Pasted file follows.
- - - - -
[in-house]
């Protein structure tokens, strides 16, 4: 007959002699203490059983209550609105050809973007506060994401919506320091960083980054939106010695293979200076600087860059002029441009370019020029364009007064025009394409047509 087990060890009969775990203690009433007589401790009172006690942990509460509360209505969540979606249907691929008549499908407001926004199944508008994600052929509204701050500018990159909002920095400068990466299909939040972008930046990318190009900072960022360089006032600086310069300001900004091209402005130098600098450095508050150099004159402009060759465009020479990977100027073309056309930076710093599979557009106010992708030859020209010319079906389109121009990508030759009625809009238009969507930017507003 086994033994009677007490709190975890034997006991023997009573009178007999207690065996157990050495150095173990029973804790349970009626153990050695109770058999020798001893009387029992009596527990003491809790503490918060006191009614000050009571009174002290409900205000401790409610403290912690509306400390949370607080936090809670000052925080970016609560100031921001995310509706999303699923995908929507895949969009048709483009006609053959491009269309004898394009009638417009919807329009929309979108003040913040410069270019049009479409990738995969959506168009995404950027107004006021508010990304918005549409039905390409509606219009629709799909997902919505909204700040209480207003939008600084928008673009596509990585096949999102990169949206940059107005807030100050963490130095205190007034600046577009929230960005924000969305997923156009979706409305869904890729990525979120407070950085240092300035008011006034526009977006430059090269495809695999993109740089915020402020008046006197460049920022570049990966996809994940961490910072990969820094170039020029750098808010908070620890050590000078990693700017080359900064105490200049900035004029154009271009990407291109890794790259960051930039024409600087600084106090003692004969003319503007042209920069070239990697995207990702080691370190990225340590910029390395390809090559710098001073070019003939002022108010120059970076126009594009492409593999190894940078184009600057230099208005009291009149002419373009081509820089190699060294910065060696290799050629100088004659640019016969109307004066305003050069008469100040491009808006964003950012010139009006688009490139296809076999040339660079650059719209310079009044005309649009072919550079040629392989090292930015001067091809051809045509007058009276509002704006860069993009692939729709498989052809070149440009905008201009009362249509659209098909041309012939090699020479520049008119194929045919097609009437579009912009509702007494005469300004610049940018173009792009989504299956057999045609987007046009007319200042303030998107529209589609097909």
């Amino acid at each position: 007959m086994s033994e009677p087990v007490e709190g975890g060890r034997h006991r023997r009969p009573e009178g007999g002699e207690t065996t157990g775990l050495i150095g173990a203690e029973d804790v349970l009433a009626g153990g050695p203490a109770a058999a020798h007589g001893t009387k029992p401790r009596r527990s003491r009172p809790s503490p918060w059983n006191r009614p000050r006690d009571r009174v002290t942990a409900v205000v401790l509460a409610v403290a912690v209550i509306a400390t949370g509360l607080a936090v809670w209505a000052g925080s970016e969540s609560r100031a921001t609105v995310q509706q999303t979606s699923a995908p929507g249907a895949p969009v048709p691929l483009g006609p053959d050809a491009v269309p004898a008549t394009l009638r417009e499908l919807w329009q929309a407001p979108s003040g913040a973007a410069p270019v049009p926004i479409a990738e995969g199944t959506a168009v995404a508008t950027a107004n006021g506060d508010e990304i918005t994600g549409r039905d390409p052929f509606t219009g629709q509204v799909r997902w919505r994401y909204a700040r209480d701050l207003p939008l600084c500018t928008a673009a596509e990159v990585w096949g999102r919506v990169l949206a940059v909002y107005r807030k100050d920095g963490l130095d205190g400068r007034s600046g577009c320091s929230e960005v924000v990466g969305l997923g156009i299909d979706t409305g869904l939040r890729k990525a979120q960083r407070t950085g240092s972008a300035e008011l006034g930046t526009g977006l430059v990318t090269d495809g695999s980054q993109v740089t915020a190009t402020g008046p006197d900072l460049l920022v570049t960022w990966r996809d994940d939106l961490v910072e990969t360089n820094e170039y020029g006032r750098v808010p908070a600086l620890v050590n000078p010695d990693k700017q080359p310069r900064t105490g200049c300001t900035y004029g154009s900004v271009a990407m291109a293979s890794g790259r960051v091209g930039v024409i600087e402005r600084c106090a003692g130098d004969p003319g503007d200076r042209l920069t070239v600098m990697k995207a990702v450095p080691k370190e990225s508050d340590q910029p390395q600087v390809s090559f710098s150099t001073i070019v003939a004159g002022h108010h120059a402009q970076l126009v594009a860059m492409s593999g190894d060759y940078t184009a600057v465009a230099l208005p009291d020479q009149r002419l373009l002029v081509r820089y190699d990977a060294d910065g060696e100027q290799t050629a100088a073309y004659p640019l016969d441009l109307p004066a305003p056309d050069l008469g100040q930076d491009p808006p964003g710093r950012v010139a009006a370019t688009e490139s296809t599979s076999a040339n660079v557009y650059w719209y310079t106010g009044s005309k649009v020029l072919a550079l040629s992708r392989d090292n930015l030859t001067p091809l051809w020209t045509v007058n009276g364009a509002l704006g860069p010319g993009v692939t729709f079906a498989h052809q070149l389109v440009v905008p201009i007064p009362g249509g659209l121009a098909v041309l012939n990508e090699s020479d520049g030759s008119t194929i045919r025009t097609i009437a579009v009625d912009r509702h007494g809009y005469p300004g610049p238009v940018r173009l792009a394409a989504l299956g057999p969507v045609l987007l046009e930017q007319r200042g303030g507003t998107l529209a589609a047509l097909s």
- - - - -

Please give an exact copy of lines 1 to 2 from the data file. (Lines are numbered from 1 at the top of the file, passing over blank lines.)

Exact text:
[in-house]
């Protein structure tokens, strides 16, 4: 007959002699203490059983209550609105050809973007506060994401919506320091960083980054939106010695293979200076600087860059002029441009370019020029364009007064025009394409047509 087990060890009969775990203690009433007589401790009172006690942990509460509360209505969540979606249907691929008549499908407001926004199944508008994600052929509204701050500018990159909002920095400068990466299909939040972008930046990318190009900072960022360089006032600086310069300001900004091209402005130098600098450095508050150099004159402009060759465009020479990977100027073309056309930076710093599979557009106010992708030859020209010319079906389109121009990508030759009625809009238009969507930017507003 086994033994009677007490709190975890034997006991023997009573009178007999207690065996157990050495150095173990029973804790349970009626153990050695109770058999020798001893009387029992009596527990003491809790503490918060006191009614000050009571009174002290409900205000401790409610403290912690509306400390949370607080936090809670000052925080970016609560100031921001995310509706999303699923995908929507895949969009048709483009006609053959491009269309004898394009009638417009919807329009929309979108003040913040410069270019049009479409990738995969959506168009995404950027107004006021508010990304918005549409039905390409509606219009629709799909997902919505909204700040209480207003939008600084928008673009596509990585096949999102990169949206940059107005807030100050963490130095205190007034600046577009929230960005924000969305997923156009979706409305869904890729990525979120407070950085240092300035008011006034526009977006430059090269495809695999993109740089915020402020008046006197460049920022570049990966996809994940961490910072990969820094170039020029750098808010908070620890050590000078990693700017080359900064105490200049900035004029154009271009990407291109890794790259960051930039024409600087600084106090003692004969003319503007042209920069070239990697995207990702080691370190990225340590910029390395390809090559710098001073070019003939002022108010120059970076126009594009492409593999190894940078184009600057230099208005009291009149002419373009081509820089190699060294910065060696290799050629100088004659640019016969109307004066305003050069008469100040491009808006964003950012010139009006688009490139296809076999040339660079650059719209310079009044005309649009072919550079040629392989090292930015001067091809051809045509007058009276509002704006860069993009692939729709498989052809070149440009905008201009009362249509659209098909041309012939090699020479520049008119194929045919097609009437579009912009509702007494005469300004610049940018173009792009989504299956057999045609987007046009007319200042303030998107529209589609097909």